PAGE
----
The winter was also the last third of my wife’s pregnancy. When our son came, she no longer had to teach the helicopter parent fused freshman that had drove her nuts. The wasteland of excuses that peppered her in teaching the New Testament at Jesuit University would be only a memory. She, before the birth, had been looking forward to a break from teaching. Yet, now my wife looked clouded by fear in handful of dust.

She starred out unfocused onto our Russian painting we bought online with our son finding his voice in coos on her lap. Aleksey Popov’s impressionistic rendering of cows gazing in an open pasture had no effect on her. His staccato autumn browns and quick greens strokes were ignored as if they were a side painting at a major show. Her gaze was else where, and I had no idea where. I asked how her day went. She answered in a sharp lifeless stroke of a meaningless one word answer, “okay.”

I was clueless to help. And like the clueless, I asked the stupidest questions attempting to draw her out. My concern took on the makeup of pale white concern, yellow eyebrow jokes and the red rubberball nose of annoying questions. No wonder she remained in a melody of melancholy. No wonder her husband felt foolish.

“How was your day?”

“Did the baby do something new?”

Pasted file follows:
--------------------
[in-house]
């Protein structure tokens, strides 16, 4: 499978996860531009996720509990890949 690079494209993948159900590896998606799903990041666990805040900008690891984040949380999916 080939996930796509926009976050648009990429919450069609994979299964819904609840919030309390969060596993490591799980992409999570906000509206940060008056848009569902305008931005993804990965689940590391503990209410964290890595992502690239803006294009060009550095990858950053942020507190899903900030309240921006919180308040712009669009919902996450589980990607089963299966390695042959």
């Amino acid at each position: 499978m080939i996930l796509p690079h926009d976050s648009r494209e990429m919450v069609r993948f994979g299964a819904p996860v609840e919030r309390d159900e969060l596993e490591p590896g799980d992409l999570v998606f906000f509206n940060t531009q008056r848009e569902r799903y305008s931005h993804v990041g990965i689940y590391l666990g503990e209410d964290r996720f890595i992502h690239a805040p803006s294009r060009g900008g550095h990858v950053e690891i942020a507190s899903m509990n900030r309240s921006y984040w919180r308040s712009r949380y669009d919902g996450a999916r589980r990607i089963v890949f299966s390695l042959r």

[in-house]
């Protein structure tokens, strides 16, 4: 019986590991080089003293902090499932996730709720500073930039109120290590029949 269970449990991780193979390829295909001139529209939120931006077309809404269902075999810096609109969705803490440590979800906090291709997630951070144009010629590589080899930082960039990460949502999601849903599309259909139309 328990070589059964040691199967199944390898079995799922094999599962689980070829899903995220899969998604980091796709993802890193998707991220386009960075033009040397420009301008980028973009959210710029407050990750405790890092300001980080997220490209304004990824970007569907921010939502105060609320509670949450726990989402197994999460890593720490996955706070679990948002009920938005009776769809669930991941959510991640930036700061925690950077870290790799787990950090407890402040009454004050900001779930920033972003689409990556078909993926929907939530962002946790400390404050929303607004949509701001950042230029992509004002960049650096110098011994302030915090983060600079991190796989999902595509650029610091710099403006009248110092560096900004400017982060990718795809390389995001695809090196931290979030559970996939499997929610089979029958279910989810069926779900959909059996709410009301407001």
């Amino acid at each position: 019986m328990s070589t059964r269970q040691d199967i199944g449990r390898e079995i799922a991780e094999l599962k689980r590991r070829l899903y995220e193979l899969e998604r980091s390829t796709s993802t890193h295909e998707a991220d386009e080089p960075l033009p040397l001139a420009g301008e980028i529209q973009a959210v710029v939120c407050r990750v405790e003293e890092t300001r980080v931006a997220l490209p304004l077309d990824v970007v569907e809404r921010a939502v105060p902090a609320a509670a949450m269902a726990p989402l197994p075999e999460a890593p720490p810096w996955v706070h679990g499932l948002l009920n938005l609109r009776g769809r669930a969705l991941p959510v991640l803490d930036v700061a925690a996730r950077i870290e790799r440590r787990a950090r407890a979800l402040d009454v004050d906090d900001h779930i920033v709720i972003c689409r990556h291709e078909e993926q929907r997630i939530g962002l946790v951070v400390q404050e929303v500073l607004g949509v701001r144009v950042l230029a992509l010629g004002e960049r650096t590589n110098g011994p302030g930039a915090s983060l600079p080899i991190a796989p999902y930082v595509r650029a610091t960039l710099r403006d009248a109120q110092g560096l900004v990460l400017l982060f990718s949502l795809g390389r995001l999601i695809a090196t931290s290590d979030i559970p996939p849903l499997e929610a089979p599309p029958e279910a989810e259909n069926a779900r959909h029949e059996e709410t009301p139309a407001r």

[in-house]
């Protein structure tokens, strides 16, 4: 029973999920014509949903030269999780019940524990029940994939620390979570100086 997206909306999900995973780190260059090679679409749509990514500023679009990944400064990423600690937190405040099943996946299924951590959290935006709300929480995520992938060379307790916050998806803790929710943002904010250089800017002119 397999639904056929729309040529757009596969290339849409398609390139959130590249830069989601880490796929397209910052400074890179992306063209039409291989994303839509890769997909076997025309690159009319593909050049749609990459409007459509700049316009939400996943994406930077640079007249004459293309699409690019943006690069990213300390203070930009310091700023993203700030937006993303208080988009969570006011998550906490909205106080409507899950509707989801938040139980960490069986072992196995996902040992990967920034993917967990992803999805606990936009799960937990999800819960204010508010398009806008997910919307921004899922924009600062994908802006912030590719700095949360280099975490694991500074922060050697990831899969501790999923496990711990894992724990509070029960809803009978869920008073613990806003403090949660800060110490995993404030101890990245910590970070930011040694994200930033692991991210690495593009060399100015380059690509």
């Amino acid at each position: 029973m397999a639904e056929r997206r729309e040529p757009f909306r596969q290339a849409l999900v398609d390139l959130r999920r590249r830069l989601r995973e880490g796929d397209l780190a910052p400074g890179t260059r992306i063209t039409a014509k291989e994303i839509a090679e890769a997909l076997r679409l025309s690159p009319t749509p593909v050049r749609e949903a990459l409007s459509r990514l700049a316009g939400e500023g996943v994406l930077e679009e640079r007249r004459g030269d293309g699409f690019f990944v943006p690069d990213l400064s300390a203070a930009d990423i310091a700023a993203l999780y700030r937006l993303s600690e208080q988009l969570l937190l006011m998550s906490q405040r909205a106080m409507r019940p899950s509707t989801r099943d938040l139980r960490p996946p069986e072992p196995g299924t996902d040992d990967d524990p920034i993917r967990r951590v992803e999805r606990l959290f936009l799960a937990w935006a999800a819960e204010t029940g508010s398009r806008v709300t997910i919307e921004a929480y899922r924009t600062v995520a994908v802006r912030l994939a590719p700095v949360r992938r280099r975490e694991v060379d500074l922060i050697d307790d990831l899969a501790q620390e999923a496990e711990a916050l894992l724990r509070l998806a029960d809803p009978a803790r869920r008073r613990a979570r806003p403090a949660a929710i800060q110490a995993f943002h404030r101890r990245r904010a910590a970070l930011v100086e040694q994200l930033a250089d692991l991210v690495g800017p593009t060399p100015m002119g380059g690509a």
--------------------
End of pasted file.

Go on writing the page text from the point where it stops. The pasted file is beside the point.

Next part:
Her minimalism answers left me looking for answers. I wanted to be there for my wife, but nothing helped. The baby fell asleep in her lap. I looked through the black prison bars of my silly attempts at being there for her. She was taking good care of our baby, but isolation that we surround new parents was slowly descending on her. She showed the beginnings of the baby blues. I showed the signs of extreme helplessness.

When we took the prenatal class, this was one of “those things” to look out for. But beyond the warning, we were given no practical advice on what to do. What I was doing was clearly not working. If anything, my attempts were bouncing off as lifeless mud. I kept asking annoying questions, because I had nothing else.

I suspect that the baby blues are more a function of the isolation, which happen two or three weeks after a birth. We all need attention to live. The first week or two, when we need to get our bearings, we are surrounded by people wanting to do stuff for us. Meals appear from friends and family. The under cooked chicken, the too large of a frozen lasagna, the homemade lasagna, and the cool Thai food takeout from the hip young mother all paraded in our home for us in the first two weeks. Our friends would drop off the dinners, quickly see the baby, say the obligatory “how cute,” and move on to their next activity. Few stayed longer than half hour for fear of overwhelming us and to go on to their next project. We have busy lives.

My mother flew in from Florida to help. She wanted to be there for us. She walked around our house rearranging things for us. I just wanted to be with my new baby and my wife. I stayed home with my new family to fill myself with euphoria and possibility that is our son. The parade of things done for us was too much. It was not enough.